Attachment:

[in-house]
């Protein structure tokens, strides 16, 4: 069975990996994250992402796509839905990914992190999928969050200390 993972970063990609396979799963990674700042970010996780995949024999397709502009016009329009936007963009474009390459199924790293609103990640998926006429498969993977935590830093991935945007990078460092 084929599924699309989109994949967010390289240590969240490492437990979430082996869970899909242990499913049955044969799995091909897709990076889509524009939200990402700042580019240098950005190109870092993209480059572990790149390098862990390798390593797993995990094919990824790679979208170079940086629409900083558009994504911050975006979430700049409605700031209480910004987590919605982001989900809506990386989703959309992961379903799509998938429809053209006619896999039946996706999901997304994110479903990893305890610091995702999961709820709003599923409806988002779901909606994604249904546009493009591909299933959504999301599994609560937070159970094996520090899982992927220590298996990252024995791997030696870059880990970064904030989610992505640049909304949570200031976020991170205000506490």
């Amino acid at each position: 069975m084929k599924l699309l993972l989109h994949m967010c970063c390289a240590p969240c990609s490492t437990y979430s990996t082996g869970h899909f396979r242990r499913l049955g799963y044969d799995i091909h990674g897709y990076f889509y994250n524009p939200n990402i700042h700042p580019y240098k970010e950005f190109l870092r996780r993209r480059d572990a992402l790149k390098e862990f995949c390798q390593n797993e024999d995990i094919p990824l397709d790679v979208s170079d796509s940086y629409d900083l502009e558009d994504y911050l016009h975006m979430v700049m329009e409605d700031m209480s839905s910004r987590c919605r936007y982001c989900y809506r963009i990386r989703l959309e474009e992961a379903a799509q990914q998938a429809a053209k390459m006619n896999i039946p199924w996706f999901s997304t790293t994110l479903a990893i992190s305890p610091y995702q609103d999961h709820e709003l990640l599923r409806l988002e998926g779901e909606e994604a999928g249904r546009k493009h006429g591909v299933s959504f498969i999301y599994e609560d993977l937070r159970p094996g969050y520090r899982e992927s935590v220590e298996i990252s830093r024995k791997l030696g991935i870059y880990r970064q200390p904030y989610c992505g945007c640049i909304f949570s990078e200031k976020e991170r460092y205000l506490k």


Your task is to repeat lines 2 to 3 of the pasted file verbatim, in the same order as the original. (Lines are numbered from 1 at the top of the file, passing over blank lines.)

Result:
């Protein structure tokens, strides 16, 4: 069975990996994250992402796509839905990914992190999928969050200390 993972970063990609396979799963990674700042970010996780995949024999397709502009016009329009936007963009474009390459199924790293609103990640998926006429498969993977935590830093991935945007990078460092 084929599924699309989109994949967010390289240590969240490492437990979430082996869970899909242990499913049955044969799995091909897709990076889509524009939200990402700042580019240098950005190109870092993209480059572990790149390098862990390798390593797993995990094919990824790679979208170079940086629409900083558009994504911050975006979430700049409605700031209480910004987590919605982001989900809506990386989703959309992961379903799509998938429809053209006619896999039946996706999901997304994110479903990893305890610091995702999961709820709003599923409806988002779901909606994604249904546009493009591909299933959504999301599994609560937070159970094996520090899982992927220590298996990252024995791997030696870059880990970064904030989610992505640049909304949570200031976020991170205000506490």
């Amino acid at each position: 069975m084929k599924l699309l993972l989109h994949m967010c970063c390289a240590p969240c990609s490492t437990y979430s990996t082996g869970h899909f396979r242990r499913l049955g799963y044969d799995i091909h990674g897709y990076f889509y994250n524009p939200n990402i700042h700042p580019y240098k970010e950005f190109l870092r996780r993209r480059d572990a992402l790149k390098e862990f995949c390798q390593n797993e024999d995990i094919p990824l397709d790679v979208s170079d796509s940086y629409d900083l502009e558009d994504y911050l016009h975006m979430v700049m329009e409605d700031m209480s839905s910004r987590c919605r936007y982001c989900y809506r963009i990386r989703l959309e474009e992961a379903a799509q990914q998938a429809a053209k390459m006619n896999i039946p199924w996706f999901s997304t790293t994110l479903a990893i992190s305890p610091y995702q609103d999961h709820e709003l990640l599923r409806l988002e998926g779901e909606e994604a999928g249904r546009k493009h006429g591909v299933s959504f498969i999301y599994e609560d993977l937070r159970p094996g969050y520090r899982e992927s935590v220590e298996i990252s830093r024995k791997l030696g991935i870059y880990r970064q200390p904030y989610c992505g945007c640049i909304f949570s990078e200031k976020e991170r460092y205000l506490k």